Bar Hebraeus’ Chronography How the Mongols Cleaved to the Worship of Image

Posted by on Sep 6, 2012 in Articles, Library | Comments Off on Bar Hebraeus’ Chronography How the Mongols Cleaved to the Worship of Image


Formerly the MONGOLS had no literature and no Faith (or, Religion) of their own, but they knew one God, the Creator of the Universe, and some of them confessed that heaven was God, and they called it so. [And this they did] until they ruled over the people of the UIGUR TURKS, and they found that there were among them certain men who were sorcerers and who were called ‘KAMAYE’ (i.e. Enchanters). We have heard many who testified concerning them, saying, ‘We heard the voice of the devils who held converse with them through the openings of the tents’. And the secret conversation with devils was not made complete until after they had been defiled by other men, because the greater number of them were women-men (sodomites?). And these men were wholly abominable, for when they wished to perform some act of their sorcery, every one who met them they seized by force that [they] might defile them. Therefore when the MONGOLS saw them, they also turned aside after them in their simplicity.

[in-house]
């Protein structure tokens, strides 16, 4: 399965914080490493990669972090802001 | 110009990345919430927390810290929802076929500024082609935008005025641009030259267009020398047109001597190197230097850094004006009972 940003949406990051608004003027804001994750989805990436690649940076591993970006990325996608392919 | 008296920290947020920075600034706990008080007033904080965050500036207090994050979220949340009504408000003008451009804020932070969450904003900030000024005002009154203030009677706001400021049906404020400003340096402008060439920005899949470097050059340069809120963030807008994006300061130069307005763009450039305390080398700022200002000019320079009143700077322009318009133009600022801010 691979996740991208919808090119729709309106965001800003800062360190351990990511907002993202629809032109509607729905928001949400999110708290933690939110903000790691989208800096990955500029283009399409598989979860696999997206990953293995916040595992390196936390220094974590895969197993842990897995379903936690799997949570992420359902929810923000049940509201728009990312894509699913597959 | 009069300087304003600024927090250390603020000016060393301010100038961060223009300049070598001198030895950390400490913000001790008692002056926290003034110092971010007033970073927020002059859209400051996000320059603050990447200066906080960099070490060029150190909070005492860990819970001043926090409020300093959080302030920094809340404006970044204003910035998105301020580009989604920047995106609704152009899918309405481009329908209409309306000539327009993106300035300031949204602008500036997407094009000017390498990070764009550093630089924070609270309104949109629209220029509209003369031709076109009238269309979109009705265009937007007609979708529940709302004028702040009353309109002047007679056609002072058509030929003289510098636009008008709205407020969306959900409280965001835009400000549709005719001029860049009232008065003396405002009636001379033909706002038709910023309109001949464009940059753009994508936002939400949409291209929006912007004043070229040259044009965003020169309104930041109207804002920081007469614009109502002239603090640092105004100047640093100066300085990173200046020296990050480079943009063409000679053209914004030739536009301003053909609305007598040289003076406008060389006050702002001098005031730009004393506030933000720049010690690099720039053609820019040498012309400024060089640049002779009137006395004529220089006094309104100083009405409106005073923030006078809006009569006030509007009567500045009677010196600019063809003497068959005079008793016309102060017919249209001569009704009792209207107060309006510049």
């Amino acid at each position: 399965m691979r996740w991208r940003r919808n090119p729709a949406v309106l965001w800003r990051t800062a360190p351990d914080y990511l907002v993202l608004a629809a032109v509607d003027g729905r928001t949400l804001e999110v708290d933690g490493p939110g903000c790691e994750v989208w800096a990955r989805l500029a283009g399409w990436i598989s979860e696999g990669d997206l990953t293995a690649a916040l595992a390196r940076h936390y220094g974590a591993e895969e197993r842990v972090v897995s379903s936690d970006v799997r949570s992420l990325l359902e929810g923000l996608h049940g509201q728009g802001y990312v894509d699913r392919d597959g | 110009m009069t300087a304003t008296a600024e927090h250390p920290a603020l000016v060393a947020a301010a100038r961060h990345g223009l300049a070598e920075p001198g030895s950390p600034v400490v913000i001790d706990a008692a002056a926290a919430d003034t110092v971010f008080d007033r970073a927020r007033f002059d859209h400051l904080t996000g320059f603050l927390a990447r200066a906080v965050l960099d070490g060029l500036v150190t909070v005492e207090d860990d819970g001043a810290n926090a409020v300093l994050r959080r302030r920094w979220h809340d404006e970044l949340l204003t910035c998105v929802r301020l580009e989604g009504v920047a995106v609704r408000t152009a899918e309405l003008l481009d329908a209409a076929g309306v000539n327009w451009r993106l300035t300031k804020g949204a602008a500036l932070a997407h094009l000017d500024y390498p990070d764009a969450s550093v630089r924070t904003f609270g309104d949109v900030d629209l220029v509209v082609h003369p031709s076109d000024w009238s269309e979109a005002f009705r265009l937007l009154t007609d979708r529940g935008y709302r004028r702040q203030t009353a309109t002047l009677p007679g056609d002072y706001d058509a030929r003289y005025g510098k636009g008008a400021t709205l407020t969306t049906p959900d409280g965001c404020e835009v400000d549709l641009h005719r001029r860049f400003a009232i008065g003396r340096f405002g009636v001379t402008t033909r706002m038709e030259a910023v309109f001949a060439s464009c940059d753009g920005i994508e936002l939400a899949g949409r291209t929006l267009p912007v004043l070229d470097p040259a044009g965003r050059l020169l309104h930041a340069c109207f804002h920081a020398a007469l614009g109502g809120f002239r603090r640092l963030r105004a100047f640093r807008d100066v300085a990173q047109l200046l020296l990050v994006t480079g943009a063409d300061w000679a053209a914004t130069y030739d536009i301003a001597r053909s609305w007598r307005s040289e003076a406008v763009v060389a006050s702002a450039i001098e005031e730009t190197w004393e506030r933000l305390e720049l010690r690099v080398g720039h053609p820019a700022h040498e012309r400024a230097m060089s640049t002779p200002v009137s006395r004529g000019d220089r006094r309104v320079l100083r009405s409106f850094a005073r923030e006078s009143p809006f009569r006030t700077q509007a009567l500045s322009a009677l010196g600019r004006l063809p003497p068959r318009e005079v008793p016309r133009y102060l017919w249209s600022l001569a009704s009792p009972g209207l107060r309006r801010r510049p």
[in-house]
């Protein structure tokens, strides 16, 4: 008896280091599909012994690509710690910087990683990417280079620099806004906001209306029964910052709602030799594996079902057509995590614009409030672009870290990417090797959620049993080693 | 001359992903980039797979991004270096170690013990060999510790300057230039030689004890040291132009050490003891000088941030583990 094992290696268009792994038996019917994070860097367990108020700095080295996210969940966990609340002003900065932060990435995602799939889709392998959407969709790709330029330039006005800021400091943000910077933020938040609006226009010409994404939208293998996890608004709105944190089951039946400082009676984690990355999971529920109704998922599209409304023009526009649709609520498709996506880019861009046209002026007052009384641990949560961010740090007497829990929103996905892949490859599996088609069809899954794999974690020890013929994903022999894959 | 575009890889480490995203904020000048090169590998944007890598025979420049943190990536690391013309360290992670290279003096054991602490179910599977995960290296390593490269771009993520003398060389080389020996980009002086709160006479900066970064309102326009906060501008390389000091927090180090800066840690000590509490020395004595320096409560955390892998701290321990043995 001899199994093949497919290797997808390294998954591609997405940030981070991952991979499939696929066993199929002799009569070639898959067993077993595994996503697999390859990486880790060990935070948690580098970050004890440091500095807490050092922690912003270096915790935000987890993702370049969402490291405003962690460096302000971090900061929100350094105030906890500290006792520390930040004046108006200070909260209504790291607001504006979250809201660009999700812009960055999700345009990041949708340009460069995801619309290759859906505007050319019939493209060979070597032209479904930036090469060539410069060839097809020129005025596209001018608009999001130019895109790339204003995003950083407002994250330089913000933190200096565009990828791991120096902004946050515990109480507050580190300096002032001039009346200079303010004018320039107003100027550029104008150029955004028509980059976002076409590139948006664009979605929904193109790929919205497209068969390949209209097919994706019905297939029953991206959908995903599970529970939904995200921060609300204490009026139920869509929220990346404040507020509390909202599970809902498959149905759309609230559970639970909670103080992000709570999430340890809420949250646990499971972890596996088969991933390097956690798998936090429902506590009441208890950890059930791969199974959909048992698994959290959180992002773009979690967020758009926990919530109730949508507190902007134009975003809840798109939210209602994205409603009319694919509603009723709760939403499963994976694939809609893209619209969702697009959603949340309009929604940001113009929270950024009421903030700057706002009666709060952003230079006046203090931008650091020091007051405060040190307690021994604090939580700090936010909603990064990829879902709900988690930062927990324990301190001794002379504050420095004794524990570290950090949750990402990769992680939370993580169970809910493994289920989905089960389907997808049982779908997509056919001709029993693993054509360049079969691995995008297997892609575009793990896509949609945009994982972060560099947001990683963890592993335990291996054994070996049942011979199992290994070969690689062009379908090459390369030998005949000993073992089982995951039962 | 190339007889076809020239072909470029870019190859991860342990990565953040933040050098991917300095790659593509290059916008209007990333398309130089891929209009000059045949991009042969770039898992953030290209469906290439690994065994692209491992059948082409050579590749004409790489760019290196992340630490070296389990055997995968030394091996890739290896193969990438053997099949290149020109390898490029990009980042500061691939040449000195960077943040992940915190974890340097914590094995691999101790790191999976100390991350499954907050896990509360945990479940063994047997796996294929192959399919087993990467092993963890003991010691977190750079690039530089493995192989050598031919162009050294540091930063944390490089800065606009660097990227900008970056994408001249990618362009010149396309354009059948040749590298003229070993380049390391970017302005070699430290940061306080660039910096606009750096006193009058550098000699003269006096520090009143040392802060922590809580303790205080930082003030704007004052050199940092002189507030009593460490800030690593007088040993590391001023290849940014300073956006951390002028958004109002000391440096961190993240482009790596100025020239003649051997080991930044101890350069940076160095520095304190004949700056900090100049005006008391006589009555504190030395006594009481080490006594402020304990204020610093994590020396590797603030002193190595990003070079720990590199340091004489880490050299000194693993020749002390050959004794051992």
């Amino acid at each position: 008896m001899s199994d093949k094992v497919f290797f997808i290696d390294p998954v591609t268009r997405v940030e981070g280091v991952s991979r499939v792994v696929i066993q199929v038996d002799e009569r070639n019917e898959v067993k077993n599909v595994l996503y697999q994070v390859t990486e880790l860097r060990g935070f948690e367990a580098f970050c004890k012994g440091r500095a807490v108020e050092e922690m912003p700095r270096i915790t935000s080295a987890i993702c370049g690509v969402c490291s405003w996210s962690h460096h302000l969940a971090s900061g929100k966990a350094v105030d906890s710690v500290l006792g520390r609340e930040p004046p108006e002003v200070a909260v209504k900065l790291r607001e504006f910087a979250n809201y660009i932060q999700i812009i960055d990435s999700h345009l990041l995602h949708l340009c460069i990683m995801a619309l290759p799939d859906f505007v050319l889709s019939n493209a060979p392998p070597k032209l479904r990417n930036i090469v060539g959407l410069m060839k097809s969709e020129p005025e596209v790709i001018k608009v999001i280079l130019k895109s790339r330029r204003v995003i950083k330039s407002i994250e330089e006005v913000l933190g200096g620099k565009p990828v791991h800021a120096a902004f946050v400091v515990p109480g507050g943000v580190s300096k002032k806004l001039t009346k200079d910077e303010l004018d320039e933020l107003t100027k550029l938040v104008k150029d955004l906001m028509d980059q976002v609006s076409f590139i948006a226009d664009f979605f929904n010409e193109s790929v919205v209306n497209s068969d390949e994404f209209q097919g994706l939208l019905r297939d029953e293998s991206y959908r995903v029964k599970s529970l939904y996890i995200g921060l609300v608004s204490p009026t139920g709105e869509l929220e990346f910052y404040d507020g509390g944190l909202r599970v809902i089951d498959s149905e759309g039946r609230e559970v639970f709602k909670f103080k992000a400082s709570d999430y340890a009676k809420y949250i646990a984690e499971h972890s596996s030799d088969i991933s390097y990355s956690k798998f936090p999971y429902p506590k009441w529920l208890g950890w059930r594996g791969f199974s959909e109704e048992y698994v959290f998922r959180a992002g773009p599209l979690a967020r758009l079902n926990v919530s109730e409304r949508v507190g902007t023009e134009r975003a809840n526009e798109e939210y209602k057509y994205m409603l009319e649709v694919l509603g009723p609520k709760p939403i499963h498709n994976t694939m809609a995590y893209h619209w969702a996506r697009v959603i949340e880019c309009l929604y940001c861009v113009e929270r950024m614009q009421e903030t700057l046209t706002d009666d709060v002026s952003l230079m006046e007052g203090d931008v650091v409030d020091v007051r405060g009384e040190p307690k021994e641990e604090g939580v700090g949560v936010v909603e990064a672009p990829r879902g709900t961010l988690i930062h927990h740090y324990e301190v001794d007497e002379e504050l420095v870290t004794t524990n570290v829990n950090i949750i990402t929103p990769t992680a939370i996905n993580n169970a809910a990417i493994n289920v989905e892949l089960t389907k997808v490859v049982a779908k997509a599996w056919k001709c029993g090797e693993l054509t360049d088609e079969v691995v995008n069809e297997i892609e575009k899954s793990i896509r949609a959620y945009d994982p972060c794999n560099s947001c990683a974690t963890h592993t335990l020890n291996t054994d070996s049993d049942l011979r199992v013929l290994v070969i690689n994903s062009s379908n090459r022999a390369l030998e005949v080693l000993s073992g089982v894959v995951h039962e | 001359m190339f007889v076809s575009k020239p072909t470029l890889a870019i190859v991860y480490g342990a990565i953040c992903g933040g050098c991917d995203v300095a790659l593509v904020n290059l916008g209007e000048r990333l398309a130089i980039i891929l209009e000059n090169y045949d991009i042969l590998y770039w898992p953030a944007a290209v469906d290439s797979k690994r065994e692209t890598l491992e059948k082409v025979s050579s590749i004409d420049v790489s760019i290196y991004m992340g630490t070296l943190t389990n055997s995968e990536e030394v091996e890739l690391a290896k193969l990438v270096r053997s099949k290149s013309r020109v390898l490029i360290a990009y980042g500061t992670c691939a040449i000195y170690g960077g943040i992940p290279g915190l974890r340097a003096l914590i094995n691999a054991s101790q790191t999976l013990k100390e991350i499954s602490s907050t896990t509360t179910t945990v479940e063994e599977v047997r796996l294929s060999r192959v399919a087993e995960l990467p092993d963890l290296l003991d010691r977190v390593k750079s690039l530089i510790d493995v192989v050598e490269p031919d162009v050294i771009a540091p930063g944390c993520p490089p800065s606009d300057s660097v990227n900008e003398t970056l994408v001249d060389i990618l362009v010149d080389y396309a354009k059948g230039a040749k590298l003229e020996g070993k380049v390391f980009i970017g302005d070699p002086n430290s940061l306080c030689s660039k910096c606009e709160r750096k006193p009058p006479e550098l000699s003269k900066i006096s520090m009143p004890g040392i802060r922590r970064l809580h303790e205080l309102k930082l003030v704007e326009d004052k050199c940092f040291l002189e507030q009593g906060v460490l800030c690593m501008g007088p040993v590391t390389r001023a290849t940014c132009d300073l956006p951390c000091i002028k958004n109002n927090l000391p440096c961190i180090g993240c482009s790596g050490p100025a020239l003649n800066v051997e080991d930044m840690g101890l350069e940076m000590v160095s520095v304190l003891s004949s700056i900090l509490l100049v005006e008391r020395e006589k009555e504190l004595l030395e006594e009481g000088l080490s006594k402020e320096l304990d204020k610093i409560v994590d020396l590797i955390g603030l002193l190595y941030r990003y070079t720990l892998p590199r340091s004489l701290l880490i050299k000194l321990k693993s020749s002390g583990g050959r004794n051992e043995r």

Afterwards when CHINGIZ KHAN heard that the SINAYE, that is to say, the KHATHAYE (i.e. CHINESE), had images (or, idols) and priests who were lords of wisdom, he sent ambassadors to them, and asked them for priests, and promised to hold them in honour. And when the priests came, CHINGIZ KHAN ordered them to make a debate on Religion (or, Faith) and an inquiry into it with the KAMAYE (Enchanters). And when the priests spake and read extracts from their Book, which they call ‘Nawm’ in their language, the Enchanters failed and were vanquished, and they were unable to reply because they were destitute of knowledge. And from this time the rank of the priests increased among the MONGOLS, and they were commanded [413] to fashion images, and to cast copies of them as [the priests] did in their own country, and to offer to them full sacrifices and libations according to their custom. And although they honoured the priests greatly, the MONGOLS at the same time did not reject the Enchanters. And both parties remained among them, each to carry on its own special work, without despising or holding the other in contempt. It is the reverse with the peoples who have the Scriptures and the Books of the Prophets, for every one who is present soundly revileth his fellow, and judgeth him [to be] an unbeliever (or, one who is not of the true Faith). Now in the Book of the priests which is called ‘Nawm’, together with the pagan proverbs which resemble those which ST. GREGORY THEOLOGUS brings to our memory, there are also good laws, as for example, an admonition against oppression and the infliction of injuries, and we must not return evil for evil, but good, and a man must not kill any small creature such as a louse or a gnat. And like PLATO they confess the transmigration of souls from body to body, [saying] that the spirits of just men, and righteous men, and well-doers when they die migrate to the bodies of kings and nobles, and the souls of evil and wicked men into the bodies of evil-doers who are tortured, and beaten and killed, and also into the bodies of irrational creatures, and reptiles and birds of prey. And when flesh is brought unto those men to eat, they ask the bringer of it, ‘Didst thou slay this beast on account of us; or didst thou buy it in the “bazar”?’ And if he saith, ‘On your account’, they will not taste it.